How can any bread recipe that asks for four eggs not be delicious? I could use some practice braiding for sure but in terms of taste, this bread will be hard to beat. Warning: without preservatives, it goes stale quickly, so keep it in the freezer if you can’t finish it all within 24 h of baking. If you forget it out on the counter like I did, it still makes great french toast.
These little beauties were made with mashed potatoes, rosemary, and roasted garlic. Brushed with olive oil before baking, they had a very satisfying crunchy crust with a smooth crumb. Outstanding recipe that I will definitely be making again. There is some room for improvement on my part though: the dough was a little too wet and the crumb ended up just a little heavy. The loaves were delicious but a bit cakey, the scored loaf more so than the unscored loaf for whatever reason.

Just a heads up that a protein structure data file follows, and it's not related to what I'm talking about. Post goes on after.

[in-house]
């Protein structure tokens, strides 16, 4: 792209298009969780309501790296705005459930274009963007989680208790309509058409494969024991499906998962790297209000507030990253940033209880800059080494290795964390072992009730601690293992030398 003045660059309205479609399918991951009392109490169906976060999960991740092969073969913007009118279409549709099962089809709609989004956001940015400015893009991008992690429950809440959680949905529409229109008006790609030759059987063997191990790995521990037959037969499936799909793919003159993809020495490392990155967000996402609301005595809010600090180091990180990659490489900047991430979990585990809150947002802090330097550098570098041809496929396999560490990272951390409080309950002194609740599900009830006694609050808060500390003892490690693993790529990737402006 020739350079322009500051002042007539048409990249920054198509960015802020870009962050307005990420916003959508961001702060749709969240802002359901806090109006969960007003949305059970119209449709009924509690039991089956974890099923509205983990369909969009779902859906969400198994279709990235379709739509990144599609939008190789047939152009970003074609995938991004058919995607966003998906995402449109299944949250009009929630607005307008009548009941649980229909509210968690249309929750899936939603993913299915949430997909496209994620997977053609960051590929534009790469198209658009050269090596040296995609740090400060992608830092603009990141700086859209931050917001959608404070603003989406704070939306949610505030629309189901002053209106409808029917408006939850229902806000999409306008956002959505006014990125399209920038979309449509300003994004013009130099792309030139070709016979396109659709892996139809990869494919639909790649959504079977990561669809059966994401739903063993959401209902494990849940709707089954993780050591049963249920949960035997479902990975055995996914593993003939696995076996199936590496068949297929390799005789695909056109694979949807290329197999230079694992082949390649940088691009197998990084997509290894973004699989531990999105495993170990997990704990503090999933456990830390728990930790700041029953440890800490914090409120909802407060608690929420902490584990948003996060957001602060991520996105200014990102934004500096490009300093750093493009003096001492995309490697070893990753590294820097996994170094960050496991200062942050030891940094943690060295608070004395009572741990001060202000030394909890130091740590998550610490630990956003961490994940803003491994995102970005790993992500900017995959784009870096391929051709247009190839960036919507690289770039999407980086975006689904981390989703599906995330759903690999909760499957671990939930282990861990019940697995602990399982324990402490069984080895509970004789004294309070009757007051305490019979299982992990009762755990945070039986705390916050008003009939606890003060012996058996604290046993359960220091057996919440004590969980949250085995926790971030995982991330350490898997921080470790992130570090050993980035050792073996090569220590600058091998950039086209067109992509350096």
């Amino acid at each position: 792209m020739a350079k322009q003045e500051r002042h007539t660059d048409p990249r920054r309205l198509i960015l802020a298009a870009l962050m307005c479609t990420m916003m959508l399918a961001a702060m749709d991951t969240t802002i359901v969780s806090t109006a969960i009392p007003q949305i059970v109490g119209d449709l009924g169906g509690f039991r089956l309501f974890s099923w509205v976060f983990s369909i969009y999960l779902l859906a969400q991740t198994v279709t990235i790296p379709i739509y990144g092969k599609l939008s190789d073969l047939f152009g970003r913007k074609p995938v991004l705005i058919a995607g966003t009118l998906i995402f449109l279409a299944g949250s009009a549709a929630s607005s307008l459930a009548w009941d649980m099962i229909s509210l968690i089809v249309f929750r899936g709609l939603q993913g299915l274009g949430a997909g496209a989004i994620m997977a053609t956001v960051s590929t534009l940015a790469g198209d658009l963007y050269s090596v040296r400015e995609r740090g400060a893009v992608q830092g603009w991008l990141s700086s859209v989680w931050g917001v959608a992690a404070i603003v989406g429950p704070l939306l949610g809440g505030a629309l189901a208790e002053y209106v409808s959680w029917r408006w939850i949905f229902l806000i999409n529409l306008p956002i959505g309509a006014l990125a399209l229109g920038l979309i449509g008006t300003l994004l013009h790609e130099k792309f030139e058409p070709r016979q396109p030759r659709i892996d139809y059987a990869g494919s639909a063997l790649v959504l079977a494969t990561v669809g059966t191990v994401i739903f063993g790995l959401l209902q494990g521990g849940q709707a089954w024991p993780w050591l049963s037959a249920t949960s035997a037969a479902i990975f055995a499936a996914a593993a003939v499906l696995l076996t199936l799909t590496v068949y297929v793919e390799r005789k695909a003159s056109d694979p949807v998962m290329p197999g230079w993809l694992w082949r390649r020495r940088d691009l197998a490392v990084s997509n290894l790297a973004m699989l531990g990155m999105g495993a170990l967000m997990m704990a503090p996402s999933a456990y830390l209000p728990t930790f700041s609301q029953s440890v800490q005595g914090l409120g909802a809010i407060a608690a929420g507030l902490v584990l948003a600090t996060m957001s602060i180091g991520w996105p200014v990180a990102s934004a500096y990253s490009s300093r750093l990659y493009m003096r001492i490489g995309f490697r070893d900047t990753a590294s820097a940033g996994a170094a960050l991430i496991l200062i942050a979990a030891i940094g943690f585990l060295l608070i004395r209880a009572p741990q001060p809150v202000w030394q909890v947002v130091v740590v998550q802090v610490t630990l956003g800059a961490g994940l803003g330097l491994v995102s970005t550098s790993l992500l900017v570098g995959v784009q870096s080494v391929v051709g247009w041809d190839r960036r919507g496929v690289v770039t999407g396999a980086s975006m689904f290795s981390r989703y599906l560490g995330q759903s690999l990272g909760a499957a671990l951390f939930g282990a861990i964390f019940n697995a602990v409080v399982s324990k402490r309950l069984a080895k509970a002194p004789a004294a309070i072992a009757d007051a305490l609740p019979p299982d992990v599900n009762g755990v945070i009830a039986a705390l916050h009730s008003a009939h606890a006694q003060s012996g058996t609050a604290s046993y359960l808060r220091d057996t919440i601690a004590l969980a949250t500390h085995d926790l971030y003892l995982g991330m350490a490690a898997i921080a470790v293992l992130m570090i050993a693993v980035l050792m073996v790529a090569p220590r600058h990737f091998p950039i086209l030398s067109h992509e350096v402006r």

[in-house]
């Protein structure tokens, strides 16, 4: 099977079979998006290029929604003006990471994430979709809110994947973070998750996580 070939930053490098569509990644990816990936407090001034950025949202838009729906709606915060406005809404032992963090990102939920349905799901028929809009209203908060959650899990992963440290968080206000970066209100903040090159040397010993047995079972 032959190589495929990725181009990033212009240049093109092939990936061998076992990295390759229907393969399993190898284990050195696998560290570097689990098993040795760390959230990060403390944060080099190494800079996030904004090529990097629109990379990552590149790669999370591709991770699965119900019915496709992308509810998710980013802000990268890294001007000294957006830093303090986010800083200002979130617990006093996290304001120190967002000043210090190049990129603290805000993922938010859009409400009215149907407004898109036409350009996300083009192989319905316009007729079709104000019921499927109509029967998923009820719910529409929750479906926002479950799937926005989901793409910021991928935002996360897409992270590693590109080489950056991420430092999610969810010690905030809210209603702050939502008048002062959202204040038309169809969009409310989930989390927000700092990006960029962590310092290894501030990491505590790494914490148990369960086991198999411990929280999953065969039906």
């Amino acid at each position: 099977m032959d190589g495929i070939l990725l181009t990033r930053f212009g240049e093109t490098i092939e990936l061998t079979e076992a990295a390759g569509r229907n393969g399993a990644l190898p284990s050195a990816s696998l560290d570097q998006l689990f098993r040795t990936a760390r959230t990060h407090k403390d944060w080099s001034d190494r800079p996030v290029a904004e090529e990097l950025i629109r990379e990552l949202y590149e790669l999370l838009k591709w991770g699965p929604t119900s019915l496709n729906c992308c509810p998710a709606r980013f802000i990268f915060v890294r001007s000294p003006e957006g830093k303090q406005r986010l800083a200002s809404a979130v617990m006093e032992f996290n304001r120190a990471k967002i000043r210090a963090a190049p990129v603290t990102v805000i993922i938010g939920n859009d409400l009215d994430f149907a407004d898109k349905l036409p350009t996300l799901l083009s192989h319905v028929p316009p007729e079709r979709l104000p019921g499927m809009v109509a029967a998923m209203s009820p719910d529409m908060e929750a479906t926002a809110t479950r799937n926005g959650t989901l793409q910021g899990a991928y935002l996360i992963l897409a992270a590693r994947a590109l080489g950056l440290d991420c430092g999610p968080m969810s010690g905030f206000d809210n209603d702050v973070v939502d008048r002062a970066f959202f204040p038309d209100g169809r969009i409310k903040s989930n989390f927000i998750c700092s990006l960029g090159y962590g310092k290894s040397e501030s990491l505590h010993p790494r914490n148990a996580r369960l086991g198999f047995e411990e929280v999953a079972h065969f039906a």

Despite the bold ingredients, I’ve found this bread to be surprisingly versatile and have enjoyed it on its own with balsamic and olive oil (pictured below), with a lentil a stew, and, my favorite, paired with a local New England goat cheese. (The recipe for this bread can be found on Pg. 219 of The Bread Baker’s Apprentice).
If you really want to hear about it, the first thing you’ll want to know is why I started a blog, what my lousy goals are with this blog, and how my life wasn’t hectic enough without my friend over at http://bredtobake.blogspot.com challenging me to join him in his quest to bake through Peter Reinhart’s The Bread Baker’s Apprentice, and all that Martha Stewart kind of crap, but I don’t feel like going into, if you want to know the truth.